Directed By: William Wyler
Starring: Walter Huston, Ruth Chatterton, Mary Astor, David Niven
William Wyler had one three Oscars and directed classics like Ben-Hur (1959), Roman Holiday (1953) and The Best Years of his Life (1946) often considered his best. But if I were to list his classic films it would take up this entire review. Needless to say I am a huge fan of his work which spanned from the late '20's through the '60's. Warner Archives has released a stunning new HD release of Dodsworth (1936) a sorely over looked classic from the '30's. Based on the novel and stage play the film tells the story of Sam Dodsworth (Walter Huston) a successful auto-manufacturer who finally decides to retire and enjoy some rest and relaxation. His pampered wife Fran (Ruth Chatterton) talks him into a European trip, which she says will be good for him. Instead of using this trip to re-connect Fran uses their romantic getaway to flirt with other men. Sam is heartbroken when she decides to stay behind in Europe to have various flings and really live life. Her husband is desperate to keep the two from drifting apart despite this. Can they save their marriage? Even though the '20's may have been the building blocks of cinema I think the art of story telling really matured in the latter half of the '30's and Dodsworth is a prime example.
I was pretty amazed that the film explores a topic that was not discussed very often, namely a woman not only coming to terms with her life, marriage and old age but also going through what we would call today a midlife crisis. I honestly was not expecting a film from this era to explore such topics and done with a great deal of depth and maturity. It must have also butted a few heads over at the newly enforced Production Code as it deals with taboo at the time subject matter and indeed Fran leaves her marriage and is somehow left unpunished unlike other films of its ilk. The idea of Fran ever having sex with any of her gentlemen 'friends' is never made overtly clearly however its easy to read the subtext for ourselves. The screenplay sings with great dialogue, sophistication and a level of pathos unmatched in a lot of films at the film. Sidney Howard probably best remembered for writing Gone with the Wind in 1939 (with a host of uncredited writers) and Dodsworth feels like a glimpse into his talent for this kind of material. The other stand out is the cinematographer Rudolph Mate known for his DP work on classics like Gilda (1946), The Passion of the Joan of Arch (1928) and Alfred Hithcock's Foreign Correspondents (1940). Wyler and Rudolph sets up some absolutely wonderful set pieces dripping with beauty and passion. The solid screenplay and photography is anchored by some stand-out performances by Huston, Chatterton and the legendary Mary Astor (who at the time was going through a high profile divorce). Character actors David Niven and Maria Ouspenskaya probably best known for her role as Maleva in The Wolf Man (1941) also shine. While the film works overall I think my one major complaint is how the character of Fran is written. Clearly she is the hateful shrew in this story but I had hoped that Wyler and screenwriter Sidney Howard could have made her more complex. This it seems is a big ask because even today screenwriters have a hard time fleshing out three-dimensional women characters of this sort. Overall this is a great film and one that you can easily get sucked into and instantly get transported in its settings, characters etc. If you are a fan of classic movies, this one is very much worth watching.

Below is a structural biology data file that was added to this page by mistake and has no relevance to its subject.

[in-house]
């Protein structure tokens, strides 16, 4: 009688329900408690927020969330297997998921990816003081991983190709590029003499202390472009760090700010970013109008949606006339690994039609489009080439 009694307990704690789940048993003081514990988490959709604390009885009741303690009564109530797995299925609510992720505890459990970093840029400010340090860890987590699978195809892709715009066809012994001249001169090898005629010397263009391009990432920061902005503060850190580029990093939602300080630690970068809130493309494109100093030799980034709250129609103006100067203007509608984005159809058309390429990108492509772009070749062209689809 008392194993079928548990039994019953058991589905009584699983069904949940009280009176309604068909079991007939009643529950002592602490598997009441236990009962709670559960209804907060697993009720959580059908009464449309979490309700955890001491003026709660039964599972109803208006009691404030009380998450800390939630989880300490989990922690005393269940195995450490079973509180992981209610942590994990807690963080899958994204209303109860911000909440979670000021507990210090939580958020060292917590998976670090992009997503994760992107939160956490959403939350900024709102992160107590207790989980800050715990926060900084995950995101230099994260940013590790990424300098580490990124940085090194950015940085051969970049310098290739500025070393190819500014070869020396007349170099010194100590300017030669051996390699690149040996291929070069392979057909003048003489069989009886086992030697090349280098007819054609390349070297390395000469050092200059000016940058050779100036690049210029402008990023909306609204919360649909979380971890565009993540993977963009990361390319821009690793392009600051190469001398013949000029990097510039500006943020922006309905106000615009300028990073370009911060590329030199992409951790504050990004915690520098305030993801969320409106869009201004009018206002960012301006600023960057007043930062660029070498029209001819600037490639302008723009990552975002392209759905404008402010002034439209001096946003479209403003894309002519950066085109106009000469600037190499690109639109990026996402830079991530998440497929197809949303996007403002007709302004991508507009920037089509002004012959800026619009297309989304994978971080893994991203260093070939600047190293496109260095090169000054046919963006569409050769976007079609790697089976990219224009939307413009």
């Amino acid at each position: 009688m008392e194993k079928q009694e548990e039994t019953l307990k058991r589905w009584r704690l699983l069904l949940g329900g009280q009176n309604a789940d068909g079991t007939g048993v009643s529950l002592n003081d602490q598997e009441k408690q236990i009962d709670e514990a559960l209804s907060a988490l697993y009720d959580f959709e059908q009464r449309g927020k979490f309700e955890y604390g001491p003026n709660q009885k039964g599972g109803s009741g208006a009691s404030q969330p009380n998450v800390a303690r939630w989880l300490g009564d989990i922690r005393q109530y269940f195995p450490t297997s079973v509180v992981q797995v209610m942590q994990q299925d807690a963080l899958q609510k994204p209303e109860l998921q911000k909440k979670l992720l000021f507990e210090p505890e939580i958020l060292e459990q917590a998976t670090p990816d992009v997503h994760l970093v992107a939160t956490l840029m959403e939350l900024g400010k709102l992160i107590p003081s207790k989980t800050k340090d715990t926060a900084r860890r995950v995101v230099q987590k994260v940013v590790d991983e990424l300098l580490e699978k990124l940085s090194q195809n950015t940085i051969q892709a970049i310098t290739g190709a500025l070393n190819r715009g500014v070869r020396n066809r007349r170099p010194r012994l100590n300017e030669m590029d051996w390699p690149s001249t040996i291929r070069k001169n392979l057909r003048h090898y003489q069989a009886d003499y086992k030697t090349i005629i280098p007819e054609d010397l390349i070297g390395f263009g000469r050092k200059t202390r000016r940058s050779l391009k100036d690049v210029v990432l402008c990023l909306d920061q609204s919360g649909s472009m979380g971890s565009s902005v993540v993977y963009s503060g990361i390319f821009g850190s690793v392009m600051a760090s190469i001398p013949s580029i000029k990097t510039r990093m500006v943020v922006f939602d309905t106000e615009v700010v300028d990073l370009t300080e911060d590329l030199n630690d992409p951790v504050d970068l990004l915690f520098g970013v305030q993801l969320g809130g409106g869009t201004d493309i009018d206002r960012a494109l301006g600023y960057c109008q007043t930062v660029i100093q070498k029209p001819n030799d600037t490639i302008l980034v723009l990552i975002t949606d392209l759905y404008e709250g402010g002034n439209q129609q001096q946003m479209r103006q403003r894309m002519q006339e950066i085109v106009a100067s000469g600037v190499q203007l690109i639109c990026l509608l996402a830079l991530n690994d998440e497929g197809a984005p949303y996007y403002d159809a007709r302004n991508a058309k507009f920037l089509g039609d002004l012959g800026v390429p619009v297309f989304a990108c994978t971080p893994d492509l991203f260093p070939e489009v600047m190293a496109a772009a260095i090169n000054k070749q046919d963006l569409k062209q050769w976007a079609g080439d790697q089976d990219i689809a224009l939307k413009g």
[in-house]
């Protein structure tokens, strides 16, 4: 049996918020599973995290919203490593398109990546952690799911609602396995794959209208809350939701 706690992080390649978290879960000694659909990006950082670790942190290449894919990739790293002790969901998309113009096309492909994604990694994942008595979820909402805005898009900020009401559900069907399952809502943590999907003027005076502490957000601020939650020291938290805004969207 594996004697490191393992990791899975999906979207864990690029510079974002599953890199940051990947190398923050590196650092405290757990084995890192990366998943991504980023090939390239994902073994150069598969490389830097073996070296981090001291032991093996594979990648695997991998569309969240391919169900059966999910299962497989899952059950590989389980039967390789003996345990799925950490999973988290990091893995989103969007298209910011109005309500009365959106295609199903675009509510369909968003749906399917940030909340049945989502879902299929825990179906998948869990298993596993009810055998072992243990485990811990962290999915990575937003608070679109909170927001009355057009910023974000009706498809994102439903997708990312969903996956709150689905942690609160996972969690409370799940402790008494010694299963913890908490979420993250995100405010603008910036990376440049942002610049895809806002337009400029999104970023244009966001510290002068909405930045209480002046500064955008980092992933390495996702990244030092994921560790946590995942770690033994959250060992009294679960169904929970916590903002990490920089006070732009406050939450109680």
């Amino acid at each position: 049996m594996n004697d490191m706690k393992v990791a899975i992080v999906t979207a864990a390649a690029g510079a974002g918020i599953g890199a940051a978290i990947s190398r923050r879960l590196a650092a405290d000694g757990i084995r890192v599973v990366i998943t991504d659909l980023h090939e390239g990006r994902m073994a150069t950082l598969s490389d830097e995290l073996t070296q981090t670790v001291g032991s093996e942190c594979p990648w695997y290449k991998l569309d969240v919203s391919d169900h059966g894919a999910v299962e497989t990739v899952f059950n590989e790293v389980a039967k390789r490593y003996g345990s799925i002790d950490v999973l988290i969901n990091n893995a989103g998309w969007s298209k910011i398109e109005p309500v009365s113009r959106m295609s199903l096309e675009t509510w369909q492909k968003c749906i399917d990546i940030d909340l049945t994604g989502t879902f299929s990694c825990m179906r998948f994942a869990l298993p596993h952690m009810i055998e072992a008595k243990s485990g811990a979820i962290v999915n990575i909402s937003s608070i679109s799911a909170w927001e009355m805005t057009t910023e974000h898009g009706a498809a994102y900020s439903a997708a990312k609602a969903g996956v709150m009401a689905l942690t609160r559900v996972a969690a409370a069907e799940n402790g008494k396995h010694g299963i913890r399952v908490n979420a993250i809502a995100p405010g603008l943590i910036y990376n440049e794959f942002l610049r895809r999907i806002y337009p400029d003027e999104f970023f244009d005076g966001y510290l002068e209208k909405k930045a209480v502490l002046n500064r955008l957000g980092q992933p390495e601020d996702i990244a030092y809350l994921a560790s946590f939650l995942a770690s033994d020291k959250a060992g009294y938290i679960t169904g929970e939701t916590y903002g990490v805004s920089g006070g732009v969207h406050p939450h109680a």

I often say how amazing Warner Archives films look. And its true, they really take the time to make their old films sparkle and pop on HD. Having said all that they still manage to out do themselves and Dodsworth is simply INCREDIBLE looking. Per the back cover:
Restored in 2019 by The Academy of Motion Picture Arts & Sciences Film Archive and The Film Foundation in association with Samuel Goldwyn Jr. Family Trust . Restoration funding provided by the George Lucas Family Foundation.
Clearly a lot of hard work and resources have gone into this transfer and the gorgeous cinematography and it highlights Mate's moody work. Its safe to say this film has never looked better and probably never will or at least any time soon. Little details and the rich production value come into crystal clear. The sound is also great with a clear and healthy 2.0 Mono track. The features include the Lux Radio Theater production dated 4/12/1937.
For lovers of classic film and those wanting to devour more, this is a MUST own. Not only is the film a top notch example of a insanely talented director but so much as gone into making it look and sound as great as possible. This easily should make everyone's best classic release of 2020.